Stringing without machine!

Discussion in 'Stringing Techniques / Stringing Machines' started by Big-Serve, Jul 4, 2008.

  1. Big-Serve

    Big-Serve Rookie

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    I saw guys who strung their rackets without machines! As clamp they used awl and for tensioning they used lumber... But I think it's not good for the frame!?
     
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  2. Mr. Blond

    Mr. Blond Professional

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    that is how it was done about 40 years ago.
     
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  3. YULitle

    YULitle Hall of Fame

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    Old school... :D

    [​IMG]
     
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  4. Big-Serve

    Big-Serve Rookie

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    But you can deform the frame,no?
     
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  5. YULitle

    YULitle Hall of Fame

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    You bet. :D But, I'm sure they had techniques to avoid deforming too much. It was a different time back then.
     
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  6. origmarm

    origmarm Hall of Fame

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    Keeps the tie and waistcoat on for stringing....just genius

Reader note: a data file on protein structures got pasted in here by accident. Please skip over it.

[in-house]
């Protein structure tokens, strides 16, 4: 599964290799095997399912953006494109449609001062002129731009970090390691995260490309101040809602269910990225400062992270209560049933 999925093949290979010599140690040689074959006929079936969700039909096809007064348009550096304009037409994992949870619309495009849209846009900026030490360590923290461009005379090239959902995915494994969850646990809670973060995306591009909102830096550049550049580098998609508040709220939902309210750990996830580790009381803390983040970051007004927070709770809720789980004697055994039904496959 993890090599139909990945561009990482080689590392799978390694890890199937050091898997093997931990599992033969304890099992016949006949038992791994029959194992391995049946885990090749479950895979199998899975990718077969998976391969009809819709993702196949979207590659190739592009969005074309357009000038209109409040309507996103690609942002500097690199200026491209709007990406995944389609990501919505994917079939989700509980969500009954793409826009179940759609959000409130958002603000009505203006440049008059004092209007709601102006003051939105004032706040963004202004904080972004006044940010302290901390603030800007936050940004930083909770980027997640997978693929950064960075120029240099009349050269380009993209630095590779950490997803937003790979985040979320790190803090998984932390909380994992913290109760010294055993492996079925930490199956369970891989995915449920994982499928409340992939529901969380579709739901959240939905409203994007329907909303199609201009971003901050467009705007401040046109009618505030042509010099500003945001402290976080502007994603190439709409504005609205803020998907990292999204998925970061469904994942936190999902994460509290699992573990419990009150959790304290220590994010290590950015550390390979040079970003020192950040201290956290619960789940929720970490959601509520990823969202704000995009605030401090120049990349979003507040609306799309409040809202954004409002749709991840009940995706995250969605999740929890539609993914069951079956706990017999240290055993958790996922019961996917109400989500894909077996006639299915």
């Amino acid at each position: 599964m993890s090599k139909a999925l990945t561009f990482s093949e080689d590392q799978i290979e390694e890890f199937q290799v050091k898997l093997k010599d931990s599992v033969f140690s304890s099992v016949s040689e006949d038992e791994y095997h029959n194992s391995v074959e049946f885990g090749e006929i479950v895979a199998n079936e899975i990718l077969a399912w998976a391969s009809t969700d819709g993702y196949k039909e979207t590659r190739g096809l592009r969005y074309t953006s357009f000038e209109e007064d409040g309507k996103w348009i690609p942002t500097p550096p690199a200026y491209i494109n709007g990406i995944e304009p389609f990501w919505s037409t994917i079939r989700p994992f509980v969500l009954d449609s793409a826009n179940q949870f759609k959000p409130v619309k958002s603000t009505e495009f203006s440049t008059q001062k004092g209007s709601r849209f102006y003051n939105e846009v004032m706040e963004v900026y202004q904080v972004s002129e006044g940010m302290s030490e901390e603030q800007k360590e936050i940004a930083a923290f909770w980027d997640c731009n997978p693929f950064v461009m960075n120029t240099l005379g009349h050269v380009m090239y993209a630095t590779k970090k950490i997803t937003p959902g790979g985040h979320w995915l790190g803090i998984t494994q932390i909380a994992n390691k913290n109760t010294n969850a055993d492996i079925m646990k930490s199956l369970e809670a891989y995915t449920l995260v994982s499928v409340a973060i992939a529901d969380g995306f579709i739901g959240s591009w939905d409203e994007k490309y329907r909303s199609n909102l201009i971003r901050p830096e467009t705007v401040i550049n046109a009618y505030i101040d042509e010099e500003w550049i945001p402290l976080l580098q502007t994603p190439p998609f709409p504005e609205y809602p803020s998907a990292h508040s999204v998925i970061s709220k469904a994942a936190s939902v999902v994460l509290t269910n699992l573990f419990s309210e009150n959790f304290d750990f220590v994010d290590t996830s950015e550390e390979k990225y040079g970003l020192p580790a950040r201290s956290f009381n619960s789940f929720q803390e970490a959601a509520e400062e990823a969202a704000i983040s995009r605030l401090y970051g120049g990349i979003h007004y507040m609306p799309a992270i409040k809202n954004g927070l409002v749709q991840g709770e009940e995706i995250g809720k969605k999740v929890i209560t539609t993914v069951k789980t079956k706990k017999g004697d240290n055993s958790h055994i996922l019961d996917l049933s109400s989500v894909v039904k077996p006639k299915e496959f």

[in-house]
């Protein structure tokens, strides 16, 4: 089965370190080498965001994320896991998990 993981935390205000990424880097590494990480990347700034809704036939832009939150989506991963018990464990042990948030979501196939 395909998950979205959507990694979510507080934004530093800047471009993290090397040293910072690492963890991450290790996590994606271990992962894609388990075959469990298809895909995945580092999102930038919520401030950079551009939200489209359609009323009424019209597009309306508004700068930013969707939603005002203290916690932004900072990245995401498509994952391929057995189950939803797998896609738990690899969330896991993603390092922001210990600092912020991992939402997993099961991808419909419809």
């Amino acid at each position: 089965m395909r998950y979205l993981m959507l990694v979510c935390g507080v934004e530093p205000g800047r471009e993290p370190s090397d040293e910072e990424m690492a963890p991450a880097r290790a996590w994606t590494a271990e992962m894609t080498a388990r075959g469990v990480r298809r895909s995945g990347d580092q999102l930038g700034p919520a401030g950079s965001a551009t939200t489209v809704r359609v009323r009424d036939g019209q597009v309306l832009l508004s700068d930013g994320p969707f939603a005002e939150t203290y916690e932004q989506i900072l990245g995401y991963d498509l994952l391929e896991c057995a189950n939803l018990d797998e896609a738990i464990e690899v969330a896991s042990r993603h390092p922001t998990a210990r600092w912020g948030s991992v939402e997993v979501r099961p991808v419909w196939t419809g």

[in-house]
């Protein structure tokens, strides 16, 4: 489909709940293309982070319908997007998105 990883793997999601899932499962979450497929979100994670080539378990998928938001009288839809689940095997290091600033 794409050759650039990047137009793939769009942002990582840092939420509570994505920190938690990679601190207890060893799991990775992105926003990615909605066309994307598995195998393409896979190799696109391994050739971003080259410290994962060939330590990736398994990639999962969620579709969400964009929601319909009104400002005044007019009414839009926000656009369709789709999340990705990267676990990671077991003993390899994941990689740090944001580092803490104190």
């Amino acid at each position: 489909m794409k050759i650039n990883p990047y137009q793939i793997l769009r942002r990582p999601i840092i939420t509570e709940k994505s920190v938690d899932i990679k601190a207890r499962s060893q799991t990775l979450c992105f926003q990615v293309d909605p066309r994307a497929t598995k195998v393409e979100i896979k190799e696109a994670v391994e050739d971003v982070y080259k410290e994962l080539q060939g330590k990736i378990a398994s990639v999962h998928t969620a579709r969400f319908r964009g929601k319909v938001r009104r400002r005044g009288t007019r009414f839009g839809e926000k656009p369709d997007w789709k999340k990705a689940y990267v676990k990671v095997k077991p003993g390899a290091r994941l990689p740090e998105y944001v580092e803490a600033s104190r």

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  7. YULitle

    YULitle Hall of Fame

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    He's got to be a gentleman after all. Can't take shoes or tie off until he's getting ready for bed.
     
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  8. origmarm

    origmarm Hall of Fame

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    What a legend!
    I love the instructions also "pull the string back untill it is tight enough"...
    Makes such a mockery of those people who get ansey for 1lb of difference in tension
     
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  9. Il Mostro

    Il Mostro Banned

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    Whoa! Stringing with those "tools", plus looking sharp in the suit, takes some serious huevos. Saluti.
     
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  10. mucat

    mucat Hall of Fame

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    Decisions, decisions, decisions...Should I get a $400 stringing machine or $400 suit & tie...
     
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  11. dancraig

    dancraig Hall of Fame

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    I have the May 1979 edition of the USRSA newsletter "The Stringers's Assistant". It has full instructions on how to string a racquet by hand. You could order your gut "medium tight or very tight". Tension was judged, on mains, by plucking the string and listening for tone.
     
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  12. YULitle

    YULitle Hall of Fame

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    And then on the crosses, it was gauged by the sixe of the lumps formed by the staggered mains.

    Aren't we all fortunate to live in a time where we can scrutinize the smallest of unnecessary details? :D
     
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  13. thewallylama

    thewallylama New User

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    I've always found stringing to be a Zen experience, but this takes it to a new level!